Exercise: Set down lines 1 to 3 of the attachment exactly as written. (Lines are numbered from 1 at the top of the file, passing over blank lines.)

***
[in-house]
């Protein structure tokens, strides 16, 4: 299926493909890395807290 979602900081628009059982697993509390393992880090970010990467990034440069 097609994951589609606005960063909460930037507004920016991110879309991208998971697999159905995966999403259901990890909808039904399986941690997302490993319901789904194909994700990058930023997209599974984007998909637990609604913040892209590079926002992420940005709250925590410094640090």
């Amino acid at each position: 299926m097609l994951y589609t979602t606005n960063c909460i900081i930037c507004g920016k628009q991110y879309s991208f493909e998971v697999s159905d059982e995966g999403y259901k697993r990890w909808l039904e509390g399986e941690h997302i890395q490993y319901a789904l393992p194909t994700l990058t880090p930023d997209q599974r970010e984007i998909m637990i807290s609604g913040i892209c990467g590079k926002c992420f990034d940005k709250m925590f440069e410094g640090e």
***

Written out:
[in-house]
């Protein structure tokens, strides 16, 4: 299926493909890395807290 979602900081628009059982697993509390393992880090970010990467990034440069 097609994951589609606005960063909460930037507004920016991110879309991208998971697999159905995966999403259901990890909808039904399986941690997302490993319901789904194909994700990058930023997209599974984007998909637990609604913040892209590079926002992420940005709250925590410094640090």
């Amino acid at each position: 299926m097609l994951y589609t979602t606005n960063c909460i900081i930037c507004g920016k628009q991110y879309s991208f493909e998971v697999s159905d059982e995966g999403y259901k697993r990890w909808l039904e509390g399986e941690h997302i890395q490993y319901a789904l393992p194909t994700l990058t880090p930023d997209q599974r970010e984007i998909m637990i807290s609604g913040i892209c990467g590079k926002c992420f990034d940005k709250m925590f440069e410094g640090e």